Thanksgiving evening, the turkeys and the side dishes were out and we were ready to serve dinner buffet style from the kitchen. Then I noticed it, the double steamer basket and a small container next to it. I forgot, also read, “got too busy” to make the green bean dish I had prepped ahead. Not that we would miss it. After slurping down Chesapeake Bay oysters, butternut squash soup with cider cream, homemade breads, a salad of baby greens and spinach from Joe’s greenhouse, we were ready for the main event. Turkeys, roasted, grilled and smoked, roasted vegetables, yam casserole, stuffing, zucchini, no one would starve for certain. The green beans could wait for another day.

We grow both pole and bush style beans. Green beans, yellow or wax beans and purple beans are in abundance courtesy of the garden from July to early September. Green beans are not in season now so I bought the skinny “haricot verts” that would cook quickly in the steamer basket. Always looking for a new twist on the beans, a recipe from Food and Wine magazine would fit the bill. Green beans with parsley lemon pesto sounded like a great way to feature the beautiful flat leafed parsley still thriving in the greenhouse. Like most people, when you say pesto I immediately think basil. This is a recipe for winter months without basil and combines toasted pine nuts with parsley, garlic, lemon and olive oil. The dish comes together fairly easy, the pesto can be made a day ahead and then tossed with the steamed beans.

Pine nuts are the edible seed of a pine cone. Every pine tree produces seeds but less than a third of the varieties produce seeds that are large and flavorful enough to eat. To say pine nuts are expensive would be an understatement. I read that Italian pine nuts have been going for as much as 60 to 120 dollars a pound due to bug infestations and weather conditions. The small container of Italian pine nuts I purchased was weighed by the quarter pound, by the pound I estimated them to cost about thirty eight dollars. Even Chinese pine nuts have gone up in price. If you decide to purchase Italian pine nuts for any dish  just be sure they are out of harm’s way so they don’t become someone’s late night snack. Walnuts or almonds would be a more reasonably priced alternative and just as flavorful. The amount of pesto is enough for four pounds of green beans, I only cooked a pound of beans because we had quite a few side dishes. Leftover pesto could be tossed with pasta or used as a spread on a turkey sandwich.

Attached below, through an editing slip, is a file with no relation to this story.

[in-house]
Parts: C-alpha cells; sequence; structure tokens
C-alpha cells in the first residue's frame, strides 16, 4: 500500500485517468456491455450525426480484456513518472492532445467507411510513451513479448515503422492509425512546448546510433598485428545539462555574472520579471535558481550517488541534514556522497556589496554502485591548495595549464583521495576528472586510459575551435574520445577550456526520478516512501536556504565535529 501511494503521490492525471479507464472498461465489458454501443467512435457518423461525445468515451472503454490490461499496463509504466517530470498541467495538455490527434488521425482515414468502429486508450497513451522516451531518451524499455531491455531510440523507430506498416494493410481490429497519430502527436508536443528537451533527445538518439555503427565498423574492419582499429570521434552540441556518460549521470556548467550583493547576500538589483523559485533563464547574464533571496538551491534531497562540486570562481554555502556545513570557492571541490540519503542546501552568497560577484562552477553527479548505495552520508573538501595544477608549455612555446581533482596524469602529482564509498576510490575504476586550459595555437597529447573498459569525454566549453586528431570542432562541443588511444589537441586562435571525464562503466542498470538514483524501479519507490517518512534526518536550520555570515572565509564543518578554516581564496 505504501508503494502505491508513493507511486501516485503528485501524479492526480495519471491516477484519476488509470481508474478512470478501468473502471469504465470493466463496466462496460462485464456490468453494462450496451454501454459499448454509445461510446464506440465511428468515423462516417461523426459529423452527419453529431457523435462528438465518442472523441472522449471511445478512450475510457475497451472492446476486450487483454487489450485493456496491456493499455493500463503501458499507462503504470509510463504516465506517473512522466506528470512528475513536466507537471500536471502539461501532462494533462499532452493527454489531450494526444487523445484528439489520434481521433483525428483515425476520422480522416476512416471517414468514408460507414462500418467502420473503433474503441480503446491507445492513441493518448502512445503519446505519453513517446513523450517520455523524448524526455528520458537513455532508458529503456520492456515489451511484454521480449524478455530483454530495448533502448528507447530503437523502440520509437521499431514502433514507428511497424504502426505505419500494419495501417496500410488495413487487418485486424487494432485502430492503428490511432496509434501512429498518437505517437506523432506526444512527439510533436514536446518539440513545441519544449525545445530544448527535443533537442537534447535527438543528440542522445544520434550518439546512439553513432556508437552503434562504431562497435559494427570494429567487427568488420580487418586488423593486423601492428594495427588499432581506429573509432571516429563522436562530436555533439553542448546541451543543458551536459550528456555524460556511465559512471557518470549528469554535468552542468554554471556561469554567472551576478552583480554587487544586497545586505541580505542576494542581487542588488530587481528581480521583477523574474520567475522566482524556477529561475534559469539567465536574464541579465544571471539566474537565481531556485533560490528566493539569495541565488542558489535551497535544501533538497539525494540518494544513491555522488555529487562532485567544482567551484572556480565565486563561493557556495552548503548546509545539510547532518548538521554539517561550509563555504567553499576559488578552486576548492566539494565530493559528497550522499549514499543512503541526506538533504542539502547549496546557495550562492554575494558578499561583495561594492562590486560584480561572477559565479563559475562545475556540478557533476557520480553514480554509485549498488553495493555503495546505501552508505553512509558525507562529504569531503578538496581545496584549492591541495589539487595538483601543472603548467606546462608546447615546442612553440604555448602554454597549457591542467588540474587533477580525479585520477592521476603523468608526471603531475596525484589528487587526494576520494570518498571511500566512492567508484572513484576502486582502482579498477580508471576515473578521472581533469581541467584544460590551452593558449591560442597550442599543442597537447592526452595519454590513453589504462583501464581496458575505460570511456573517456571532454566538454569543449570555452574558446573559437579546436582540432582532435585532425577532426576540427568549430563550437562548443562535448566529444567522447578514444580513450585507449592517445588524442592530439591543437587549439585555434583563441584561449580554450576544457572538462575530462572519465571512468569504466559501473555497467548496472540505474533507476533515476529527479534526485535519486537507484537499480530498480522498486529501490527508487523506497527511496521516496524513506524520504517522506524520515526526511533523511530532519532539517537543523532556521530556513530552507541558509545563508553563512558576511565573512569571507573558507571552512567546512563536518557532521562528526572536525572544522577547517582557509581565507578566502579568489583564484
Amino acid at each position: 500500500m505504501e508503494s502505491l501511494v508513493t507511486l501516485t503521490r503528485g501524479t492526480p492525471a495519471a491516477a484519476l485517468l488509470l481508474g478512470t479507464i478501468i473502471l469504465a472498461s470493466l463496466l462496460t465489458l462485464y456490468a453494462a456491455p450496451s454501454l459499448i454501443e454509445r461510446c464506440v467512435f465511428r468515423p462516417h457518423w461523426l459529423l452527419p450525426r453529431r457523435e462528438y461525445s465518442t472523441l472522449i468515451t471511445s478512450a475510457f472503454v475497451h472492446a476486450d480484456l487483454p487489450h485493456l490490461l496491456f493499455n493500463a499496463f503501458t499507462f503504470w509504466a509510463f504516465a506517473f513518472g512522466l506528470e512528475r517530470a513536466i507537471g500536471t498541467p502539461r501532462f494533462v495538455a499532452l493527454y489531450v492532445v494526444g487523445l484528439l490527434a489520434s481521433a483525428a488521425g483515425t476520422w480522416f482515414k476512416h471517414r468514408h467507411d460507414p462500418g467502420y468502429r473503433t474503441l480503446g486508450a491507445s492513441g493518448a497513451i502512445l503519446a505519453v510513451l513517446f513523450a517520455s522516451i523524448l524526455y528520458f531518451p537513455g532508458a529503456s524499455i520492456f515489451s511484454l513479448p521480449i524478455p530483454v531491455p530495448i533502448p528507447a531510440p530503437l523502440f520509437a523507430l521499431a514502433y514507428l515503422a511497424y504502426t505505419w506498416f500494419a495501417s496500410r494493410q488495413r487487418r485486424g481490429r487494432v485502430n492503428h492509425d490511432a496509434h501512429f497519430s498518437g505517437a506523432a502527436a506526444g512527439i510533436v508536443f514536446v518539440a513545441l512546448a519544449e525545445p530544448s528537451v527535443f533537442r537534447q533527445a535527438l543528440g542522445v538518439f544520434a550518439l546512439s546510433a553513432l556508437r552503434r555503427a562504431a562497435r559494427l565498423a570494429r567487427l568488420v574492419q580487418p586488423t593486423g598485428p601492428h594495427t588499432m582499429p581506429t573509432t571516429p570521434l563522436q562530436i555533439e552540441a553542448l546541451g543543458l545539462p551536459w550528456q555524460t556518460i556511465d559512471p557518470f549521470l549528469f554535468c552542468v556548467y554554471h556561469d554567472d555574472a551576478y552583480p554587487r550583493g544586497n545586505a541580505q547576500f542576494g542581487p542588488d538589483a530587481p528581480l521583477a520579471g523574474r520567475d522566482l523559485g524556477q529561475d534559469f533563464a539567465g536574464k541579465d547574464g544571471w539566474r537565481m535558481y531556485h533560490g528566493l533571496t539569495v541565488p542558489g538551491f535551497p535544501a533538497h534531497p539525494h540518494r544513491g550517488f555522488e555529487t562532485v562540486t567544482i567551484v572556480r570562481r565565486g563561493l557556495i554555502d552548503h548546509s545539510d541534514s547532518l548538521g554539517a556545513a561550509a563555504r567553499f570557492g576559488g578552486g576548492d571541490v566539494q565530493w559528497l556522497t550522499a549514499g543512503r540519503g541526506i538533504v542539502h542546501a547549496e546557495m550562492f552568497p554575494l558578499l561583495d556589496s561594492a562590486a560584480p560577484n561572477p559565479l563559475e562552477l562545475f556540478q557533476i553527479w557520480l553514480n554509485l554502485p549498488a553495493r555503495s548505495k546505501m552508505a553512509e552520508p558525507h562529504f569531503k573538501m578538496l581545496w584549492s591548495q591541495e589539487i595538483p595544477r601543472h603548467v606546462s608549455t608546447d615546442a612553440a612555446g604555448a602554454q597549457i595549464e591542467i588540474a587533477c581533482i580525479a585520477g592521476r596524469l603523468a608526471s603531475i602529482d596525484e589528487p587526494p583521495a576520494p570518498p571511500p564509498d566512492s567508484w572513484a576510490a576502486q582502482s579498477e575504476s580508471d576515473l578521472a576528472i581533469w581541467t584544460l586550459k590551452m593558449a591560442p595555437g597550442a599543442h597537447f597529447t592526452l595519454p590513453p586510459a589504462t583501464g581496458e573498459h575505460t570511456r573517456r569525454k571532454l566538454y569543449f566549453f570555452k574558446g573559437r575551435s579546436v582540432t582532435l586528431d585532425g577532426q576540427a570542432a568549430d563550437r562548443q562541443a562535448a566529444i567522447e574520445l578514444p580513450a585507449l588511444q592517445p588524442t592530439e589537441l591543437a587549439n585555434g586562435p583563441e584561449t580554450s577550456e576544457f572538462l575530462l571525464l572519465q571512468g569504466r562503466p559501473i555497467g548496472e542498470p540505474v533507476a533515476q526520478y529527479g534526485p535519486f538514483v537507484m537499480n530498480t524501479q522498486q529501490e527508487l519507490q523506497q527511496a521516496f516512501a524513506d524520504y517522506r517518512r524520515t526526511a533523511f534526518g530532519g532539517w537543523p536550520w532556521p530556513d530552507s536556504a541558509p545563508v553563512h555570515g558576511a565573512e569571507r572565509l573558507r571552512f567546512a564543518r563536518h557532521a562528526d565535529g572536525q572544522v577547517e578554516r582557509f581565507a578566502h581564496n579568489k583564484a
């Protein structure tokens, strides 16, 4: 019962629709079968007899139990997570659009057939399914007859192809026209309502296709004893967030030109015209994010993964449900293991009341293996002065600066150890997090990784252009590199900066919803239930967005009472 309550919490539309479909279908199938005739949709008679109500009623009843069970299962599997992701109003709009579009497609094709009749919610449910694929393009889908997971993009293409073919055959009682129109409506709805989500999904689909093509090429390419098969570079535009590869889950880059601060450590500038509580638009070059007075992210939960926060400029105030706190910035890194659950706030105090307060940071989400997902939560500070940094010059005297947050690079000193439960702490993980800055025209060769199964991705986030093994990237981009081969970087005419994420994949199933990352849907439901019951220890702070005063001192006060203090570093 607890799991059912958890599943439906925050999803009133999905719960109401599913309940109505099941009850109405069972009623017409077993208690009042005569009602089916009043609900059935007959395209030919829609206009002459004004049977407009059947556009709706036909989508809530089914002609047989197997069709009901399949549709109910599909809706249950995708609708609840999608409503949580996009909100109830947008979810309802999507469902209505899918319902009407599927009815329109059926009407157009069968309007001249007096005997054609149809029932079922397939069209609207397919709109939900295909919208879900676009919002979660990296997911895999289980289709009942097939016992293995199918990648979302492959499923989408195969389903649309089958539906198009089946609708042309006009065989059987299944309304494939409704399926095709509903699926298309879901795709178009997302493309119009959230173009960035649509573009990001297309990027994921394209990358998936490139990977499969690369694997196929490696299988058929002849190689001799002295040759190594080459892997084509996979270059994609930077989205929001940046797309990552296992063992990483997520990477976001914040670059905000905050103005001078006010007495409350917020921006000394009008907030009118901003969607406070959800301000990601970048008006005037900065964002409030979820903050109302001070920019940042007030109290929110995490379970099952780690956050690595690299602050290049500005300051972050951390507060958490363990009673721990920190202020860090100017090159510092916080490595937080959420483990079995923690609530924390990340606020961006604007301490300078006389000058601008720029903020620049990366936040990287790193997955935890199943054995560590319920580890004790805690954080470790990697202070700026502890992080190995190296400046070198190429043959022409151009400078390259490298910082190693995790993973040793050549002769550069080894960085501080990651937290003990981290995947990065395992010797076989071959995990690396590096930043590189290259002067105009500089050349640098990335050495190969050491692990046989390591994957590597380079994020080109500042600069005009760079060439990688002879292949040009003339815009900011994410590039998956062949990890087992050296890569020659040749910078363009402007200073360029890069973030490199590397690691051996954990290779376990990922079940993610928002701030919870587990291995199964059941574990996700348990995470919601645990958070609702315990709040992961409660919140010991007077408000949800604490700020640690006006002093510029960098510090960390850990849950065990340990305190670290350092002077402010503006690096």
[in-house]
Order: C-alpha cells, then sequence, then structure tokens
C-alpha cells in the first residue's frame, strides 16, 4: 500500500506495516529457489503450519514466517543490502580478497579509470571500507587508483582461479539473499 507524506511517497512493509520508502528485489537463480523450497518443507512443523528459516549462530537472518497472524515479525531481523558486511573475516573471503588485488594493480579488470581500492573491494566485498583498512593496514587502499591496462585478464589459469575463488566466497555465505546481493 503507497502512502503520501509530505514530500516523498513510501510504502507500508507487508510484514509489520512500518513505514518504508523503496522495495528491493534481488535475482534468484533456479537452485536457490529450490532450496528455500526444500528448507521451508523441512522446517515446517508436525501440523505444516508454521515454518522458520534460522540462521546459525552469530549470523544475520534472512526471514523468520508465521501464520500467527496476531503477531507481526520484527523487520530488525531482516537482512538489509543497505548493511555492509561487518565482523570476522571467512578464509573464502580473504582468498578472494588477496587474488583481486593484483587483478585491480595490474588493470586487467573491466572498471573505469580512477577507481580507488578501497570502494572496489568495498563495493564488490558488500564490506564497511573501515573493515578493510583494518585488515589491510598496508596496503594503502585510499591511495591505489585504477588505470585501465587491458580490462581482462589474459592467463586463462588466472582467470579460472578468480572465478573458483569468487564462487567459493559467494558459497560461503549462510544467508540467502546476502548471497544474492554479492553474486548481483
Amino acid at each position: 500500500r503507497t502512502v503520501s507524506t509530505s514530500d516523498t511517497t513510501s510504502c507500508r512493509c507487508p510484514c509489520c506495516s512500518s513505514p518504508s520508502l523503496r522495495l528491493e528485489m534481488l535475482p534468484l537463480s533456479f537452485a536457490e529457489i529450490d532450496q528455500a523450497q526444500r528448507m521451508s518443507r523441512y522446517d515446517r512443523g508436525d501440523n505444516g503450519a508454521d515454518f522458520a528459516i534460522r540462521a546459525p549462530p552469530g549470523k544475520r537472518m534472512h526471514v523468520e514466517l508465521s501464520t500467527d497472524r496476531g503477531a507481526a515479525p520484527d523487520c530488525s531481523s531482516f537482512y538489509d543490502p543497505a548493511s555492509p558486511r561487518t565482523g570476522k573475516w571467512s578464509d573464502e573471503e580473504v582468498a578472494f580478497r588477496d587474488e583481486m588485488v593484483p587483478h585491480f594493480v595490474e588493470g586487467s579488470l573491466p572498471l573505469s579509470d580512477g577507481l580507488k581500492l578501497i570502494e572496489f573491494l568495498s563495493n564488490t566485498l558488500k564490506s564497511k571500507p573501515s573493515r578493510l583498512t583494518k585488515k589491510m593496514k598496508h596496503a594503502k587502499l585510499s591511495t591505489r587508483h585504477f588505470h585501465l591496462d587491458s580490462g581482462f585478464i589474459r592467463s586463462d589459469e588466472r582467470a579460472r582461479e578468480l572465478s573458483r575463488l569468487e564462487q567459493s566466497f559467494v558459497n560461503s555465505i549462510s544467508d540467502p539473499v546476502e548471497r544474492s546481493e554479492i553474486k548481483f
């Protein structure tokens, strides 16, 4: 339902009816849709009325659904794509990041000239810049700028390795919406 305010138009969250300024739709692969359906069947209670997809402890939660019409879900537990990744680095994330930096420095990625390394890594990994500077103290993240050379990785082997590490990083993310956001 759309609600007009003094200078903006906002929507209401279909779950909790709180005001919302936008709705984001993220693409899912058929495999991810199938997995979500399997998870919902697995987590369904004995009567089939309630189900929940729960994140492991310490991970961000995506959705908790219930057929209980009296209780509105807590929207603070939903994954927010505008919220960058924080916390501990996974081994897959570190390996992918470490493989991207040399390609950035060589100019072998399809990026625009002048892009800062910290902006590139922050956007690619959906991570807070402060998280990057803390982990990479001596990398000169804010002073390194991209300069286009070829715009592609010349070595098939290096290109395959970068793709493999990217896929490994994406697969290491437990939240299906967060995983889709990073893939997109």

Green Beans with Parsley Pesto

Serves 6-8 as part of a buffet


  • 1/2 cup pine nuts
  • 2 cups flat-leaf parsley leaves
  • 1 garlic clove, crushed
  • 1 teaspoon finely grated lemon zest
  • 1 tablespoon fresh lemon juice
  • 1/4 cup extra-virgin olive oil
  • Kosher salt
  • Freshly ground pepper
  • 1 lb. green beans (I prefer using the thinner haricot verts)
  • Lemon wedges, for serving


  1. In a small skillet, toast the pine nuts over moderate heat, tossing, until golden, about 5 minutes; transfer to a food processor and let cool completely.
  2. Add the parsley, garlic, lemon zest and lemon juice to the food processor and pulse until the parsley is very finely chopped. With the machine on, gradually add the olive oil and process until the pesto is nearly smooth. Season with salt and pepper and scrape into a large bowl.
  3. Put a steamer basket in the bottom of a pot. Fill the pot with 1 inch of water, add salt and bring to a boil. Add the green beans, cover and steam until bright green and crisp-tender, 8 to 10 minutes. Drain the beans and transfer to the large bowl. Toss with enough pesto to coat and season with salt and pepper; serve with lemon wedges.
Make Ahead The pesto can be refrigerated overnight. Bring to room temperature before tossing with the beans.

November 30, 2013 Cauliflower with Brown Butter, Pears, Sage and Hazelnuts


Move over kale there’s a new vegetable star in town, cauliflower. Well, at least according to Bon Appetit’s trend alert in the November issue. Top chefs are now embracing the once lowly vegetable, in everything from a “ragu” atop pizza to roasted and topped with tahini dressing.